“Dark Matter” by Blake Crouch is a science fiction thriller about a world with parallel lives

“11/22/65” by Stephen King follows a man who is determined to kill Lee Harvey Oswald before he can kill President Kennedy.

“Landline” by Rainbow Rowell explores a woman’s chance to right some wrongs in her marriage, before they occur.

“What Alice Forgot” by Liane Moriarty focuses on a woman who recovers from a coma, and has forgotten the past ten years with her husband.

“Homegoing” by Yaa Gyesi- not so much of a do over, as a book that shows two sisters that end up on two entirely different paths.

“Neil Patrick Harris: Choose Your Own Autobiography” was a fun read, you can read it straight through, or see where his choices might have taken him.

I haven’t read all of these books, but I have read most of them. All of these books are on the shelf at the Gering Library, and probably some more that I missed in making this list. Let me know what I should have included. If I missed too many choices, maybe this list will get a do over!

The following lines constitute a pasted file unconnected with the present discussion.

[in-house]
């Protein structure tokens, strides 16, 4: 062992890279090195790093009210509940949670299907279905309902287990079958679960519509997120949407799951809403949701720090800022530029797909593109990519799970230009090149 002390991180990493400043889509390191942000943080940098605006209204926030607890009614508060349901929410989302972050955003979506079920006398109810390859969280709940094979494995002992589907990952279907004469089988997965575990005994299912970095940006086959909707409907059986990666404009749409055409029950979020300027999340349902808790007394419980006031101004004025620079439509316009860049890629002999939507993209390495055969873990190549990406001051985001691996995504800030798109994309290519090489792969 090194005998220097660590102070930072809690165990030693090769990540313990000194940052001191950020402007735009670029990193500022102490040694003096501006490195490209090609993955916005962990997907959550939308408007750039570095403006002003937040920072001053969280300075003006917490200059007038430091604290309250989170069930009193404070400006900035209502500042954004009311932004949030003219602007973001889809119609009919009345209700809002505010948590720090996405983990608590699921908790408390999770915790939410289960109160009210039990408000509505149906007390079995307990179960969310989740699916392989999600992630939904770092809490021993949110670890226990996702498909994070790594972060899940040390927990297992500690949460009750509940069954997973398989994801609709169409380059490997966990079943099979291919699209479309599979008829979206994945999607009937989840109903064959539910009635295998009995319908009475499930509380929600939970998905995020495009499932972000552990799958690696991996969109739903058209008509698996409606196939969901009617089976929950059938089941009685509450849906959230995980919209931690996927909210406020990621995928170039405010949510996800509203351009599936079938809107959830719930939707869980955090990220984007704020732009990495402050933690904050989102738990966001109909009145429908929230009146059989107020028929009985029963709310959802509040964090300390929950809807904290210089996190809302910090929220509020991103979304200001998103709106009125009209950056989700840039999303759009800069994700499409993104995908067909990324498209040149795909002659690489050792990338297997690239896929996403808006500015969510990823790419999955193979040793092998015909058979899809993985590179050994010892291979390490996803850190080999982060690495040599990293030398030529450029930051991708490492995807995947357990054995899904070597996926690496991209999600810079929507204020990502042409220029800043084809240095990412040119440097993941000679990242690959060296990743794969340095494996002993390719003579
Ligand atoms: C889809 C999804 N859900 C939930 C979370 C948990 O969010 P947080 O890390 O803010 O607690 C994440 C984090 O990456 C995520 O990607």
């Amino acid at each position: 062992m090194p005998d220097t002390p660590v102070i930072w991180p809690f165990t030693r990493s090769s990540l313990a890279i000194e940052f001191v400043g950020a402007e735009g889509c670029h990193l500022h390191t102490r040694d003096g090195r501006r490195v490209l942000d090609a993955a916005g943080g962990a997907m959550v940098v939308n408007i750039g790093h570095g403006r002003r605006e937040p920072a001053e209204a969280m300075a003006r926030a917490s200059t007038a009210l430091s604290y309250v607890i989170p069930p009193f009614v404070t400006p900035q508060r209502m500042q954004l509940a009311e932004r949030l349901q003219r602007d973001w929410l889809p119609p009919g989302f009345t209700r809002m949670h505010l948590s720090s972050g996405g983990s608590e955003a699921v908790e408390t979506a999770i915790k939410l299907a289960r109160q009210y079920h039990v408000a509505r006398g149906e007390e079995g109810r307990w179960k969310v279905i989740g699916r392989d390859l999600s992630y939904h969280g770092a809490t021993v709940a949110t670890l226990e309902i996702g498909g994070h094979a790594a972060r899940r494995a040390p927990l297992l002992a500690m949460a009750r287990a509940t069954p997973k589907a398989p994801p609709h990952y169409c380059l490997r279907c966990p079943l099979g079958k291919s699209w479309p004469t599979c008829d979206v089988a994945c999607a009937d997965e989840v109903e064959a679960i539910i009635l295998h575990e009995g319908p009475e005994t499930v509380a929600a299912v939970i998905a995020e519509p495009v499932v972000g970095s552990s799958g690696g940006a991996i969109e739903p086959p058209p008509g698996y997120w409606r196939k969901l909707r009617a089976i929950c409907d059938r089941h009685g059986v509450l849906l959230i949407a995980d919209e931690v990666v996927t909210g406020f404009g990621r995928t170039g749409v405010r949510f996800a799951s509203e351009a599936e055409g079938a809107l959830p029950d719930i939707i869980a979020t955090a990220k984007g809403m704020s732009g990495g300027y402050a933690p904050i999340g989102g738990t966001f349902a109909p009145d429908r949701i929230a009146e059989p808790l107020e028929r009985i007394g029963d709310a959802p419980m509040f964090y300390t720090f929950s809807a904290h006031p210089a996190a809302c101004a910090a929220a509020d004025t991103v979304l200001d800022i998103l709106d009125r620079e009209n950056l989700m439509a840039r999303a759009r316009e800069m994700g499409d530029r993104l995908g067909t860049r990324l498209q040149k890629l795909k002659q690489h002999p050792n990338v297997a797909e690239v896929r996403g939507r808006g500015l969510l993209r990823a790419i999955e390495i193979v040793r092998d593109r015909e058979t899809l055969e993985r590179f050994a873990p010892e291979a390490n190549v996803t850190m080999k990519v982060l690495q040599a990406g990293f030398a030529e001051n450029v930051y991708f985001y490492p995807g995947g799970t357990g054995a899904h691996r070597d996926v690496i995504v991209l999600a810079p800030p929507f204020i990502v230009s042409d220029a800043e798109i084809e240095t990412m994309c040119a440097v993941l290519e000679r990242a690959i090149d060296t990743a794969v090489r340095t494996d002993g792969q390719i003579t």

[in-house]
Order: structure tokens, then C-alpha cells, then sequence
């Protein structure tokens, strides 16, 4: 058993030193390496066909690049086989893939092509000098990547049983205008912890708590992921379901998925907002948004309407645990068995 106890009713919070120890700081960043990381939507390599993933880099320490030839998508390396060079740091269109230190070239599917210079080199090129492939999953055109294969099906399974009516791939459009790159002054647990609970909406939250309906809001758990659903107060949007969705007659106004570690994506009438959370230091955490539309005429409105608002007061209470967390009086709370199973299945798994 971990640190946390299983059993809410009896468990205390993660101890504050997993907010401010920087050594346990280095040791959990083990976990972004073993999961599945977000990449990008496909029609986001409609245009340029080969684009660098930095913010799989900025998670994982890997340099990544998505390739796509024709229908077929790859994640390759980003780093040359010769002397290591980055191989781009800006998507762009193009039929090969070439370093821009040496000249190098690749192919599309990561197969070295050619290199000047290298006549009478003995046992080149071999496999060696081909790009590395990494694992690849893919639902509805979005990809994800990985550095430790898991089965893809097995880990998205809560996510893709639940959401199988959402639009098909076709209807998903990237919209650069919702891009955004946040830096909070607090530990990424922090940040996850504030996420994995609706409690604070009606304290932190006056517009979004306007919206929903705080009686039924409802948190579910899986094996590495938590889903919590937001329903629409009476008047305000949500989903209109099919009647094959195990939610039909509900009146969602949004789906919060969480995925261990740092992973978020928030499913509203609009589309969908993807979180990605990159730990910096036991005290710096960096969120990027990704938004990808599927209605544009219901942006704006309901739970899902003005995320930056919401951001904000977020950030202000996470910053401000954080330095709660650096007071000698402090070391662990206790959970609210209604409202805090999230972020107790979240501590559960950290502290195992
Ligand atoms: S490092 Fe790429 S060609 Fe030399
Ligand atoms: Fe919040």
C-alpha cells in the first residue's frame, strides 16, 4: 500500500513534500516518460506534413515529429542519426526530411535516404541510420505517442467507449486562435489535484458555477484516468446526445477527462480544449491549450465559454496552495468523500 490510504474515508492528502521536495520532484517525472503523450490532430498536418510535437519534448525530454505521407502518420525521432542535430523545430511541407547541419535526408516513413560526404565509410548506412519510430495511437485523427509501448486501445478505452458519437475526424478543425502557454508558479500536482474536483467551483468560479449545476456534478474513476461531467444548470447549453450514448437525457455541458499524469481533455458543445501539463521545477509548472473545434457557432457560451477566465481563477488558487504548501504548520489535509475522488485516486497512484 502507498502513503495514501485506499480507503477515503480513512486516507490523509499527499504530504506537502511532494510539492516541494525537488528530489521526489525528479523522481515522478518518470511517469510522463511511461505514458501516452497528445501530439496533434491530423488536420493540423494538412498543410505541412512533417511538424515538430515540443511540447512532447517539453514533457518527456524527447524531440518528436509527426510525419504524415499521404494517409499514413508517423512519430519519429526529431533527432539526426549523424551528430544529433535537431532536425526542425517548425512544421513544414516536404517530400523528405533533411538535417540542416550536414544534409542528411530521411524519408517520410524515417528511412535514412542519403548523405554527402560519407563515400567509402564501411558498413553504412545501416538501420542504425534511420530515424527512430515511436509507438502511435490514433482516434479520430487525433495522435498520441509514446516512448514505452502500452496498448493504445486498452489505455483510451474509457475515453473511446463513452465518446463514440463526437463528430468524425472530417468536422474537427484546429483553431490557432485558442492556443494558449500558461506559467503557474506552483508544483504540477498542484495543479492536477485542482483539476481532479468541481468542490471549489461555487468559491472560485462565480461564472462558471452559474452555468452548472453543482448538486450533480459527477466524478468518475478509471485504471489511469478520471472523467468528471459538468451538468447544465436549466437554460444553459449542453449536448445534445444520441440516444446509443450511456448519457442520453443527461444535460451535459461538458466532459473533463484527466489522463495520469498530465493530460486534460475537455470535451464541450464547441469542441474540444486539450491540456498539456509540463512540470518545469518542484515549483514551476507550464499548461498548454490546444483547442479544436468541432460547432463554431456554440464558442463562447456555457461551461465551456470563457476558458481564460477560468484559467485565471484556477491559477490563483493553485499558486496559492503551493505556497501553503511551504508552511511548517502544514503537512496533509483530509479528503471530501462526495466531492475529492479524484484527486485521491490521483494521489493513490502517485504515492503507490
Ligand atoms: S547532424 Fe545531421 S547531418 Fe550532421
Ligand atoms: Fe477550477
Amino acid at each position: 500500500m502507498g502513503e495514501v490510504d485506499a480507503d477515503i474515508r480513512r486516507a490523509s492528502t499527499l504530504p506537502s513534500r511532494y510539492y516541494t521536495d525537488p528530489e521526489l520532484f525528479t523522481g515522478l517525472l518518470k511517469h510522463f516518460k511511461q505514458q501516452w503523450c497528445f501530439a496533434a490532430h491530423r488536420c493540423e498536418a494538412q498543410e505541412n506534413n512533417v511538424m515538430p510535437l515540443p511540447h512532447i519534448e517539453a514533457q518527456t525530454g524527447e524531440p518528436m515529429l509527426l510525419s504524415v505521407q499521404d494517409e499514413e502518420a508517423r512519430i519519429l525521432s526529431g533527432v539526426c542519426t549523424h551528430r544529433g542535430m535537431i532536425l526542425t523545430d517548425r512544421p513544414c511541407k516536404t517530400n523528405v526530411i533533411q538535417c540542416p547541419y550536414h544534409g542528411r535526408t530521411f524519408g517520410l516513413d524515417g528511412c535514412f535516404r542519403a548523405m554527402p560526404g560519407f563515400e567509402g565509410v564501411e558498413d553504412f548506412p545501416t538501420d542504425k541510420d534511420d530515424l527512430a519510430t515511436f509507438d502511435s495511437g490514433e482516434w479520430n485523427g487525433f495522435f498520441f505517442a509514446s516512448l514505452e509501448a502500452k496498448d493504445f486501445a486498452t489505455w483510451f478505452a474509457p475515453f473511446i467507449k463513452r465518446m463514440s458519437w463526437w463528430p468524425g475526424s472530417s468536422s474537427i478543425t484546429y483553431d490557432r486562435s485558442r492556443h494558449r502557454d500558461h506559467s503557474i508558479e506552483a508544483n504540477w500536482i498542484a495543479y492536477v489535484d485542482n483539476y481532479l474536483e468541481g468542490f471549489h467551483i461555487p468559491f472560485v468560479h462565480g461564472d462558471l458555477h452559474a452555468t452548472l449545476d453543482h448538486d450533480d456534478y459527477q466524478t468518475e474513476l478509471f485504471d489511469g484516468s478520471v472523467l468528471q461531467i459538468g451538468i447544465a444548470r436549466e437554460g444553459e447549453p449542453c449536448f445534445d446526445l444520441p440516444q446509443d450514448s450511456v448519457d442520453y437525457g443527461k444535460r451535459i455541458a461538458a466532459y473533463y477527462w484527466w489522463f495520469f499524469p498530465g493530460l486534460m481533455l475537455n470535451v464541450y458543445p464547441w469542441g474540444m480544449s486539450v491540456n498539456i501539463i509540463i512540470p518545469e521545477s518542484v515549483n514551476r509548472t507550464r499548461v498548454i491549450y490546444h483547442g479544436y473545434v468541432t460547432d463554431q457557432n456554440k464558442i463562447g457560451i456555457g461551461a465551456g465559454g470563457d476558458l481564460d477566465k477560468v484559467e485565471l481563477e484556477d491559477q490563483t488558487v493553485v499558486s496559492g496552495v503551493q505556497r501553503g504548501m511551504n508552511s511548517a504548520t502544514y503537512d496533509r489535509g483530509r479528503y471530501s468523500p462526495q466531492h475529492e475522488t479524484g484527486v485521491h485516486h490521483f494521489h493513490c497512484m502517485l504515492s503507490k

Native American Heritage Month

November is Native American Heritage Month. According to the US Census around 4% of Scotts Bluff County residents are “Native American alone.” This does not count the many folks who have a Native American parent or grandparent. 

I find one of the nice things about being a reader is the opportunity to walk in someone else’s shoes and learn about their life in a personal way. A study published in the “Harvard Business Review” says reading fiction improves your critical thinking and makes you more empathetic. 

As readers, we use books as mirrors to show us ourselves, but we also use books as windows to show us other people, other countries and other cultures. These books are written by native folks, which is one of the best ways to learn about another culture- from someone who belongs to it.

The following are some of the more recent books by Native American authors you can find in the Gering Library. As I compiled this list, I noticed that we need to add more books for school-aged children. I was also not able to find any recent books in our collection by Lakota authors. If you happen to know of any, please let us know. You are always welcome to let us know what you would like to see at the library.


“Fry Bread” picture book by Kevin Noble Malillard (Seminole).

“Thunder Boy Junior” picture book by Sherman Alexie (Spokane-Coeur d’Alene).

“The Girl Who Loved Wild Horses” picture book by Paul Goble (non-native) set in Lakota country.

“The Forever Sky” picture book by Thomas Peacock (Anishinaabe Ojibwe).

“The Used-to-be Best Friend” Jo Jo Makoons grade school fiction series by Dawn Quigley (Turtle Mountain Ojibwe).